I know. World doesn’t owe me any favours. Well, I turn up to write these books. The people who turn up to read them are few and far and rare and…entertained. I don’t much care for the notion of reaching my audience one reader at a time. Good, but slow.
   Those who turn up to read the stories like them. Spread the word. Get people reading. Yes, do it for me. The more people do that for me, the more stories I can write. It’s a virtuous circle – if you believe what I do for readers is virtuous.
   Being a digital author with no access to the internet was hard. I published from my phone. This was easier than blogging from my phone. Now that I have access to the internet, I am swamped by advice on how to crack that audience and make myself millions. I don’t care. Seriously. I think what I should be doing is writing and publishing more stories.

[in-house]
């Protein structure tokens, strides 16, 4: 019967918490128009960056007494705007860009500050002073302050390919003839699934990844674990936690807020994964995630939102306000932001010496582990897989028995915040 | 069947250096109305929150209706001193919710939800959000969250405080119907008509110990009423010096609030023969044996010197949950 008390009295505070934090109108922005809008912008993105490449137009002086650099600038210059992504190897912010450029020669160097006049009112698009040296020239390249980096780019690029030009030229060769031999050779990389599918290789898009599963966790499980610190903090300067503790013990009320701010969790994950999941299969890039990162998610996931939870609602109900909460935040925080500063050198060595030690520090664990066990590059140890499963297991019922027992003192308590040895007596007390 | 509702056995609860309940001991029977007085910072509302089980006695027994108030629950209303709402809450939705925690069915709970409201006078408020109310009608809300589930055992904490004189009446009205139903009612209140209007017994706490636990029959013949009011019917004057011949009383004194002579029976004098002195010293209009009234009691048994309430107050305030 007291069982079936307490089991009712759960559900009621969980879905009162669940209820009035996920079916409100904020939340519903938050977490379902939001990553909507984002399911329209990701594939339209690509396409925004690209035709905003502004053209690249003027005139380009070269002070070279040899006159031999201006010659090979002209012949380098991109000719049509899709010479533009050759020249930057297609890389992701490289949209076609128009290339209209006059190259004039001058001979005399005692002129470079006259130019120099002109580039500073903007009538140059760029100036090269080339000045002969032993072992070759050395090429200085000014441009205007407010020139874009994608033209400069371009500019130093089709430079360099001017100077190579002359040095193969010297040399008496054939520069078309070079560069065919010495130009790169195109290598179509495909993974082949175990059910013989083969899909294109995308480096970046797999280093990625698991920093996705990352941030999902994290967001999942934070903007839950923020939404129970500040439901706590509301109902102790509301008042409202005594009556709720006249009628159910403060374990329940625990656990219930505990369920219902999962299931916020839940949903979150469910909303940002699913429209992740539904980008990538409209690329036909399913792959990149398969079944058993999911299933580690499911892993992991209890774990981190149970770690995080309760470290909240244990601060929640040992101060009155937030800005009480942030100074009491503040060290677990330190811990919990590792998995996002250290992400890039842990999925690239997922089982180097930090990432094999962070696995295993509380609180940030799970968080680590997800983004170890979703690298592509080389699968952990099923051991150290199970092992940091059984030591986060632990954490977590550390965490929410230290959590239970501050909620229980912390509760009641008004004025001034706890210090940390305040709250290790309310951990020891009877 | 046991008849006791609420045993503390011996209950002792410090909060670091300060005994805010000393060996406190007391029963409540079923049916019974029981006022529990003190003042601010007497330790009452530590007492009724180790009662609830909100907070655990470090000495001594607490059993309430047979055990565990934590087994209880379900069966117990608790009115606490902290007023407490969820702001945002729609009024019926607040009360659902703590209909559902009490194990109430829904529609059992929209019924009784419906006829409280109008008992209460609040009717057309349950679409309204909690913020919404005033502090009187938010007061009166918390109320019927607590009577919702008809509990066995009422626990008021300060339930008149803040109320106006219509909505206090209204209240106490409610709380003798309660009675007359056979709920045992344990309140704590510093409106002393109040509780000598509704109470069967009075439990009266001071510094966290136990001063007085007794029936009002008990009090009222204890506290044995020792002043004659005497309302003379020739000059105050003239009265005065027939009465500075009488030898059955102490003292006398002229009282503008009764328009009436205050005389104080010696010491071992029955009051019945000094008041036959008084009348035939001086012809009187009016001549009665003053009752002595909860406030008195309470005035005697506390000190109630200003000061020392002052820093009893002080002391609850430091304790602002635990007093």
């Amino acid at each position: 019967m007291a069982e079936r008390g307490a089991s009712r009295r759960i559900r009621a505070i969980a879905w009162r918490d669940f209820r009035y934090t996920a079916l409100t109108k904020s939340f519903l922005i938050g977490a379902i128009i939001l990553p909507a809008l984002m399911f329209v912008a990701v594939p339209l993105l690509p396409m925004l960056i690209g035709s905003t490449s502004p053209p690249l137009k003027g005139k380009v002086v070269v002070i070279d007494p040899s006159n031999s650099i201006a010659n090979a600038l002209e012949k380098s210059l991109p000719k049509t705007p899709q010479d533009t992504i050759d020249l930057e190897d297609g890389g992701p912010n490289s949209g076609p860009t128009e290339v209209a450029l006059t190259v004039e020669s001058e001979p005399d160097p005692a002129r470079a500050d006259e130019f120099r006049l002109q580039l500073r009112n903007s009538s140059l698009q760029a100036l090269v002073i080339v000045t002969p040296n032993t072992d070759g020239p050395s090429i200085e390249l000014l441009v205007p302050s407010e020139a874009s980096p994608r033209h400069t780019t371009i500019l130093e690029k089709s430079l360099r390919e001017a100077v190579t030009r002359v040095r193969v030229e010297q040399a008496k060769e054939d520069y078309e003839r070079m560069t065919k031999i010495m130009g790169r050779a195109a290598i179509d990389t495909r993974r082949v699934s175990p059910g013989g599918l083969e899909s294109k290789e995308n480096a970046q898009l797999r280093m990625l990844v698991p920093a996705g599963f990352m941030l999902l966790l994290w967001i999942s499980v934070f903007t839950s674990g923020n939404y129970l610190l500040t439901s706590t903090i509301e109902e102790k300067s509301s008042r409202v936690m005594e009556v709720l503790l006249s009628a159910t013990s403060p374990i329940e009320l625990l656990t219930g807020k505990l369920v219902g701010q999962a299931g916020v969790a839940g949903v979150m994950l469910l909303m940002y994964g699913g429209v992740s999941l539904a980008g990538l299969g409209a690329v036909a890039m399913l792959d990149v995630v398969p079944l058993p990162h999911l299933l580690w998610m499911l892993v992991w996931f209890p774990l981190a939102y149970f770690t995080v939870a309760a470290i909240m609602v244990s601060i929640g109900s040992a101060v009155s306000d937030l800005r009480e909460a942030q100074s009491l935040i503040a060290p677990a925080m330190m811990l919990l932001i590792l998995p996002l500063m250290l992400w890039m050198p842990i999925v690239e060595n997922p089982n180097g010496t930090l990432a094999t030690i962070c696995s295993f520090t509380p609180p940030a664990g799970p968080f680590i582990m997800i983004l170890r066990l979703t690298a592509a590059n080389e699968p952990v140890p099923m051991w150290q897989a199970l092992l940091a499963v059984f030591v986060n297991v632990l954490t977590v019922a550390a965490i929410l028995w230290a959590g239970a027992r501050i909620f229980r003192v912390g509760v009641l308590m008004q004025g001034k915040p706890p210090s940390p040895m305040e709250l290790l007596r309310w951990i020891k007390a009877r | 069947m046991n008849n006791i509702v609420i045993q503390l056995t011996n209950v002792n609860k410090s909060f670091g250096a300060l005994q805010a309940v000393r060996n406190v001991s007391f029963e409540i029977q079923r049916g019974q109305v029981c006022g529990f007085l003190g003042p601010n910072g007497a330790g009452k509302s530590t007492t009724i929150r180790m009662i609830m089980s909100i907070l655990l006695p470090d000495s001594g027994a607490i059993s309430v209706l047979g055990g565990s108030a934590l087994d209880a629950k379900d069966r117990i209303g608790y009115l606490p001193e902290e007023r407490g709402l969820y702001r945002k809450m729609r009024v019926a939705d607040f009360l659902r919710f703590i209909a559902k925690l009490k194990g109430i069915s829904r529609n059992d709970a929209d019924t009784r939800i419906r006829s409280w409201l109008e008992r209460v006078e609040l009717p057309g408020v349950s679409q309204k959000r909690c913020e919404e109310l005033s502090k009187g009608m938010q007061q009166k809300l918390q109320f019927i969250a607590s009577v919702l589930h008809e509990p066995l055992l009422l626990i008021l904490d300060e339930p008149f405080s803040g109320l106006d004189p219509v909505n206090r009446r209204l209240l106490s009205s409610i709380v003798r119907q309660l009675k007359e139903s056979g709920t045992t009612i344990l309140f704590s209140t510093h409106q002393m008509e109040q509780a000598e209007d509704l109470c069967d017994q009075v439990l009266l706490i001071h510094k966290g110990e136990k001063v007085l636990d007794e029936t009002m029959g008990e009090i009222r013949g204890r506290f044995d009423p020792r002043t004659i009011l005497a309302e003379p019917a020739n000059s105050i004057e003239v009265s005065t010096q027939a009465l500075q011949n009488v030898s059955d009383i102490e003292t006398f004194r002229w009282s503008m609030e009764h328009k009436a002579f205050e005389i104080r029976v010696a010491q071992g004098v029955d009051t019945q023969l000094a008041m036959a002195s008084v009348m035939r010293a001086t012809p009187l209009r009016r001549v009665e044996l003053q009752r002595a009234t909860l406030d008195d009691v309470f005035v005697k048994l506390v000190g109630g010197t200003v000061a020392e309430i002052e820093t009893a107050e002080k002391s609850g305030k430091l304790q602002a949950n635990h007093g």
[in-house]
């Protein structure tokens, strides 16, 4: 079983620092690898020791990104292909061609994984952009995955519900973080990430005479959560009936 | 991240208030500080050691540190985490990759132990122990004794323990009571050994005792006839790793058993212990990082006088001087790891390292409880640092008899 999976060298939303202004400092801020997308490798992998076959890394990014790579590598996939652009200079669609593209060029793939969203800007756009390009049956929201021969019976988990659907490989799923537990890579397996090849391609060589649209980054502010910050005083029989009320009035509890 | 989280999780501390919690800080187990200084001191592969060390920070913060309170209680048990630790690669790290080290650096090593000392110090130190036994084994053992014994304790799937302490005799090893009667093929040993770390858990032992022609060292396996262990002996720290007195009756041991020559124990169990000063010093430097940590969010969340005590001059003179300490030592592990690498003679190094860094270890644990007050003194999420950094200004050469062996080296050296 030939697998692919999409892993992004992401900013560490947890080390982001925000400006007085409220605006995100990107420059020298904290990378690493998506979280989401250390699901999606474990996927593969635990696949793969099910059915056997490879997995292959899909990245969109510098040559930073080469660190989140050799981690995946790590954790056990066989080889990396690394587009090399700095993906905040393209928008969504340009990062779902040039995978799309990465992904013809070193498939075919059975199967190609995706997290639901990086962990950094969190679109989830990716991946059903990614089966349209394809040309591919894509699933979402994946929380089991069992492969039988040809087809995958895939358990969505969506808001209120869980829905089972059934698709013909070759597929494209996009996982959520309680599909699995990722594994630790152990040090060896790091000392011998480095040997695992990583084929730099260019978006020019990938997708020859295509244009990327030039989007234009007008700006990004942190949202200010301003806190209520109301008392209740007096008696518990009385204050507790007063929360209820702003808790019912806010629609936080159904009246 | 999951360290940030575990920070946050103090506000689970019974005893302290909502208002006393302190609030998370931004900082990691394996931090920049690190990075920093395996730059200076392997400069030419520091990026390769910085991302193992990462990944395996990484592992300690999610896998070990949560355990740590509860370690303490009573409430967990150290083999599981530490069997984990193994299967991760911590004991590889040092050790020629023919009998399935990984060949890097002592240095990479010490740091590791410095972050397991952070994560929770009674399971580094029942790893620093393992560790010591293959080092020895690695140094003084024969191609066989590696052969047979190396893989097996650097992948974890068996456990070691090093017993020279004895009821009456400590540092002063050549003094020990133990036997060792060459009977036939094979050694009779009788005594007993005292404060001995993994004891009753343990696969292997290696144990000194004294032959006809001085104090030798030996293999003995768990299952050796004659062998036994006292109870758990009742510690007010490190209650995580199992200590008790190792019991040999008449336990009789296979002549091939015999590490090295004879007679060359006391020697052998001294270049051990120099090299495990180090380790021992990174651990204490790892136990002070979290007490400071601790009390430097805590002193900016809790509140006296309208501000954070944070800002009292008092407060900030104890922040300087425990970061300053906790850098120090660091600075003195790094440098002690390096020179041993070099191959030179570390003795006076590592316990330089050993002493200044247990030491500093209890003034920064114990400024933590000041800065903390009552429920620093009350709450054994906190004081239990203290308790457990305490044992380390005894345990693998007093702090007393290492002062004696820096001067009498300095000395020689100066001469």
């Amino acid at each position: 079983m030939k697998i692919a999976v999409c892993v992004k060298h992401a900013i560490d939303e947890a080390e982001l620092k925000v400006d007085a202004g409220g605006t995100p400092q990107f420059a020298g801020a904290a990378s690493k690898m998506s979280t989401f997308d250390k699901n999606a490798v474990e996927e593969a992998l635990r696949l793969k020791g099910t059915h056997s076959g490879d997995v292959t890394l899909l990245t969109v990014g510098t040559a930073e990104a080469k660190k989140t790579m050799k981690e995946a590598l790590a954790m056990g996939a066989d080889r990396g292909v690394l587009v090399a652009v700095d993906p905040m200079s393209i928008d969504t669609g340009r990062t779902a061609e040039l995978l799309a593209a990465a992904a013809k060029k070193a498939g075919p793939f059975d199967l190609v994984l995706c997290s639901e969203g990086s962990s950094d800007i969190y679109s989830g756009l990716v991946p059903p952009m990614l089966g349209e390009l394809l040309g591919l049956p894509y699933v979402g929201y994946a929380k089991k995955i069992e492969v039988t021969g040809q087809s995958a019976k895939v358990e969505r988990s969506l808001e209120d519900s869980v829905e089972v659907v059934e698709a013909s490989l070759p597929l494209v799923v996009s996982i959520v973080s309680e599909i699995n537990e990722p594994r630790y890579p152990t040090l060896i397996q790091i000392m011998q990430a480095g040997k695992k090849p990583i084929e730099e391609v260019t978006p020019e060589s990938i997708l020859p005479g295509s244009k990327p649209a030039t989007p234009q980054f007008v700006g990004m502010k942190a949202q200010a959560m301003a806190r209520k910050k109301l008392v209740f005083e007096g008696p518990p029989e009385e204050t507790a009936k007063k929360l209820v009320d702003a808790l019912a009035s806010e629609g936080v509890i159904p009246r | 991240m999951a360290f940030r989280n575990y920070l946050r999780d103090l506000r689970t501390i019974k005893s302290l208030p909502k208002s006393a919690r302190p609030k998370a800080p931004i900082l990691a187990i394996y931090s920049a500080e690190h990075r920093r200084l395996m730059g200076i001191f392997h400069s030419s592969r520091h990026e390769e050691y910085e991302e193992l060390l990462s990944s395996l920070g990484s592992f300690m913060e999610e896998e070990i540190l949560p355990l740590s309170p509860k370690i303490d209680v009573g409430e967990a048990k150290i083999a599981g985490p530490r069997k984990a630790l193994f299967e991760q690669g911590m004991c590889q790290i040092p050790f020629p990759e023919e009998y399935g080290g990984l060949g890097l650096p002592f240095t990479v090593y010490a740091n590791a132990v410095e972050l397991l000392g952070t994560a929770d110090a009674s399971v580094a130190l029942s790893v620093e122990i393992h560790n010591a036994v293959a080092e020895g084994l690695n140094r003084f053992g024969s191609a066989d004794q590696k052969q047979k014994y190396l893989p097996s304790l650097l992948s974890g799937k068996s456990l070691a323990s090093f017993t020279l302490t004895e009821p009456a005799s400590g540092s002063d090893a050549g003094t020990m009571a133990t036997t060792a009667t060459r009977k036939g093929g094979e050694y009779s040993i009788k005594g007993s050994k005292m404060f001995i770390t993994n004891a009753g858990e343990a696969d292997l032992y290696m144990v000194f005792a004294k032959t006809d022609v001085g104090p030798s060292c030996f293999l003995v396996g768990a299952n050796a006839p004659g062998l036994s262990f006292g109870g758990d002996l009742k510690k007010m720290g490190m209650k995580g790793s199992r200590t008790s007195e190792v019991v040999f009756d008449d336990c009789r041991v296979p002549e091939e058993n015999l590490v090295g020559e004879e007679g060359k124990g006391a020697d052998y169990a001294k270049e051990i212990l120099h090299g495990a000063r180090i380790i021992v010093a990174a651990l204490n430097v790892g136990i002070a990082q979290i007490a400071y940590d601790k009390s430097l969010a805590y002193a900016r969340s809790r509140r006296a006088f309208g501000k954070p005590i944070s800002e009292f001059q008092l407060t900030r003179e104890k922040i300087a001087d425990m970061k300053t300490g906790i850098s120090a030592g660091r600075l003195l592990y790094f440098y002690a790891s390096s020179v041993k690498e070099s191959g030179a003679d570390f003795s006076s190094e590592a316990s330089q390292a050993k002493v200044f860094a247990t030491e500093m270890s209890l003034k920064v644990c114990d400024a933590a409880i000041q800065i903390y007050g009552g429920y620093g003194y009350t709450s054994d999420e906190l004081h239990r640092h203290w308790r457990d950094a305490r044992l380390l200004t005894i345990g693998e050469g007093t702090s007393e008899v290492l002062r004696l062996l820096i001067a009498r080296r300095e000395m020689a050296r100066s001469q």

Should I automate my Twitter feed and aggravate everyone with endless plugs for my work? I’d rather post a photo of a cream bun I am about to demolish. (Been there. Done that.) That’s how much I care about the dreaded Search Engine Optimisation and the much-lauded (and derided) Return on Investment.™
   If I turn myself into a robot, only the machines will read my work. Right now, I have maybe half a dozen people and two weevils reading my stories. They are uproariously entertained. It can’t go on like that, of course. Weevils are not noted for adherence to tales featuring gerbil porn.